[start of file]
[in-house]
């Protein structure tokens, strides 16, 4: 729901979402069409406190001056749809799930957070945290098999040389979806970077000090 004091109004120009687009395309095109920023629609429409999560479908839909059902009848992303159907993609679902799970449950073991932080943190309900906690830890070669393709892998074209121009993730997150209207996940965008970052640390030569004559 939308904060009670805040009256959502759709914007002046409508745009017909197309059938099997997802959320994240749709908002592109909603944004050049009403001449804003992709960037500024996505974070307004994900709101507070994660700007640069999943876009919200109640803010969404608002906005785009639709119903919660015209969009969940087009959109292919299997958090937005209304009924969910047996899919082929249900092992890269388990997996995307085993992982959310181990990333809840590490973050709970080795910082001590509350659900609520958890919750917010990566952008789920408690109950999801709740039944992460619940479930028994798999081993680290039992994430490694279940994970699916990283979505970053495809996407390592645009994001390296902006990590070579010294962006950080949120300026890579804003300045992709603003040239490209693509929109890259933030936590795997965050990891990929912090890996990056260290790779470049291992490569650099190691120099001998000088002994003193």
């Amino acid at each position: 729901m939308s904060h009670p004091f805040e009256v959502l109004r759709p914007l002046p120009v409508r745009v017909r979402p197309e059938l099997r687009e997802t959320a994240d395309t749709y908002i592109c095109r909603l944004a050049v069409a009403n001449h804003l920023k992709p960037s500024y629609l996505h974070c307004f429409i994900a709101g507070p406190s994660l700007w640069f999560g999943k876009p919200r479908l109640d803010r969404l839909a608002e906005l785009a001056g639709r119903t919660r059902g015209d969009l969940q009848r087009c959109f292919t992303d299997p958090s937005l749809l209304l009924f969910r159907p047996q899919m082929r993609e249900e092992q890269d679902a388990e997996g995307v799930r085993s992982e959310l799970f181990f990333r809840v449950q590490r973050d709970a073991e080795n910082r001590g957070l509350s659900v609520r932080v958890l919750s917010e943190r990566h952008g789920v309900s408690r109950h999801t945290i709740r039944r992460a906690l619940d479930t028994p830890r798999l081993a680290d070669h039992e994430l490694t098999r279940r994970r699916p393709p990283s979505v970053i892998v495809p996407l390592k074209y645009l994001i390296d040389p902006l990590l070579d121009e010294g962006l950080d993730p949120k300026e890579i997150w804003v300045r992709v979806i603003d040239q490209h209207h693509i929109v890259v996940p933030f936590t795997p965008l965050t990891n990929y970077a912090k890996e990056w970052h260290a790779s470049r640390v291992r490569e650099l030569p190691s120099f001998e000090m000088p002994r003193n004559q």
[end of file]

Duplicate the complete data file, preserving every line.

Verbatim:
[in-house]
């Protein structure tokens, strides 16, 4: 729901979402069409406190001056749809799930957070945290098999040389979806970077000090 004091109004120009687009395309095109920023629609429409999560479908839909059902009848992303159907993609679902799970449950073991932080943190309900906690830890070669393709892998074209121009993730997150209207996940965008970052640390030569004559 939308904060009670805040009256959502759709914007002046409508745009017909197309059938099997997802959320994240749709908002592109909603944004050049009403001449804003992709960037500024996505974070307004994900709101507070994660700007640069999943876009919200109640803010969404608002906005785009639709119903919660015209969009969940087009959109292919299997958090937005209304009924969910047996899919082929249900092992890269388990997996995307085993992982959310181990990333809840590490973050709970080795910082001590509350659900609520958890919750917010990566952008789920408690109950999801709740039944992460619940479930028994798999081993680290039992994430490694279940994970699916990283979505970053495809996407390592645009994001390296902006990590070579010294962006950080949120300026890579804003300045992709603003040239490209693509929109890259933030936590795997965050990891990929912090890996990056260290790779470049291992490569650099190691120099001998000088002994003193």
């Amino acid at each position: 729901m939308s904060h009670p004091f805040e009256v959502l109004r759709p914007l002046p120009v409508r745009v017909r979402p197309e059938l099997r687009e997802t959320a994240d395309t749709y908002i592109c095109r909603l944004a050049v069409a009403n001449h804003l920023k992709p960037s500024y629609l996505h974070c307004f429409i994900a709101g507070p406190s994660l700007w640069f999560g999943k876009p919200r479908l109640d803010r969404l839909a608002e906005l785009a001056g639709r119903t919660r059902g015209d969009l969940q009848r087009c959109f292919t992303d299997p958090s937005l749809l209304l009924f969910r159907p047996q899919m082929r993609e249900e092992q890269d679902a388990e997996g995307v799930r085993s992982e959310l799970f181990f990333r809840v449950q590490r973050d709970a073991e080795n910082r001590g957070l509350s659900v609520r932080v958890l919750s917010e943190r990566h952008g789920v309900s408690r109950h999801t945290i709740r039944r992460a906690l619940d479930t028994p830890r798999l081993a680290d070669h039992e994430l490694t098999r279940r994970r699916p393709p990283s979505v970053i892998v495809p996407l390592k074209y645009l994001i390296d040389p902006l990590l070579d121009e010294g962006l950080d993730p949120k300026e890579i997150w804003v300045r992709v979806i603003d040239q490209h209207h693509i929109v890259v996940p933030f936590t795997p965008l965050t990891n990929y970077a912090k890996e990056w970052h260290a790779s470049r640390v291992r490569e650099l030569p190691s120099f001998e000090m000088p002994r003193n004559q």